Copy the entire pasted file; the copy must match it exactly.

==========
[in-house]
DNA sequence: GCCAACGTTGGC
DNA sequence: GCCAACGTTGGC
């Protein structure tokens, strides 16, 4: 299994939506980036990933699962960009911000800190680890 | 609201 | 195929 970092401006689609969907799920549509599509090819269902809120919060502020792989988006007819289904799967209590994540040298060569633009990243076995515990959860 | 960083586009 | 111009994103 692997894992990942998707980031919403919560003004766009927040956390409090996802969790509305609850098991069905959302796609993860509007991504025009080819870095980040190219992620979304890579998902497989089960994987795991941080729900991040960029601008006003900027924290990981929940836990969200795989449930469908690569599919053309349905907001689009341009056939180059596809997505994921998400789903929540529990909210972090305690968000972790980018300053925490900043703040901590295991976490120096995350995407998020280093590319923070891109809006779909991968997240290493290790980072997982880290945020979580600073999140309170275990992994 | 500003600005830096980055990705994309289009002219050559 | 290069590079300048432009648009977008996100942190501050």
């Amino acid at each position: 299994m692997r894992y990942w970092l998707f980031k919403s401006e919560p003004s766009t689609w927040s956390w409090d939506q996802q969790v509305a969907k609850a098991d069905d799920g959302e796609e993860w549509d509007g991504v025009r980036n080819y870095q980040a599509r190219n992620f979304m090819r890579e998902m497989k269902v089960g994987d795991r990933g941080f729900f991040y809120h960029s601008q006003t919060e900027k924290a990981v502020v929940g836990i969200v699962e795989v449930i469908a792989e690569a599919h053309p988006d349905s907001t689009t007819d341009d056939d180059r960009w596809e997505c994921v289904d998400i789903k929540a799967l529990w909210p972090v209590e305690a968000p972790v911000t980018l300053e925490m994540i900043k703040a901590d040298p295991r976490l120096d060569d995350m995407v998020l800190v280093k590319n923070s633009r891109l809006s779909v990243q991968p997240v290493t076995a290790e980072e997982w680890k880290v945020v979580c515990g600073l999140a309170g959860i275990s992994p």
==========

[in-house]
DNA sequence: GCCAACGTTGGC
DNA sequence: GCCAACGTTGGC
């Protein structure tokens, strides 16, 4: 299994939506980036990933699962960009911000800190680890 | 609201 | 195929 970092401006689609969907799920549509599509090819269902809120919060502020792989988006007819289904799967209590994540040298060569633009990243076995515990959860 | 960083586009 | 111009994103 692997894992990942998707980031919403919560003004766009927040956390409090996802969790509305609850098991069905959302796609993860509007991504025009080819870095980040190219992620979304890579998902497989089960994987795991941080729900991040960029601008006003900027924290990981929940836990969200795989449930469908690569599919053309349905907001689009341009056939180059596809997505994921998400789903929540529990909210972090305690968000972790980018300053925490900043703040901590295991976490120096995350995407998020280093590319923070891109809006779909991968997240290493290790980072997982880290945020979580600073999140309170275990992994 | 500003600005830096980055990705994309289009002219050559 | 290069590079300048432009648009977008996100942190501050």
């Amino acid at each position: 299994m692997r894992y990942w970092l998707f980031k919403s401006e919560p003004s766009t689609w927040s956390w409090d939506q996802q969790v509305a969907k609850a098991d069905d799920g959302e796609e993860w549509d509007g991504v025009r980036n080819y870095q980040a599509r190219n992620f979304m090819r890579e998902m497989k269902v089960g994987d795991r990933g941080f729900f991040y809120h960029s601008q006003t919060e900027k924290a990981v502020v929940g836990i969200v699962e795989v449930i469908a792989e690569a599919h053309p988006d349905s907001t689009t007819d341009d056939d180059r960009w596809e997505c994921v289904d998400i789903k929540a799967l529990w909210p972090v209590e305690a968000p972790v911000t980018l300053e925490m994540i900043k703040a901590d040298p295991r976490l120096d060569d995350m995407v998020l800190v280093k590319n923070s633009r891109l809006s779909v990243q991968p997240v290493t076995a290790e980072e997982w680890k880290v945020v979580c515990g600073l999140a309170g959860i275990s992994p």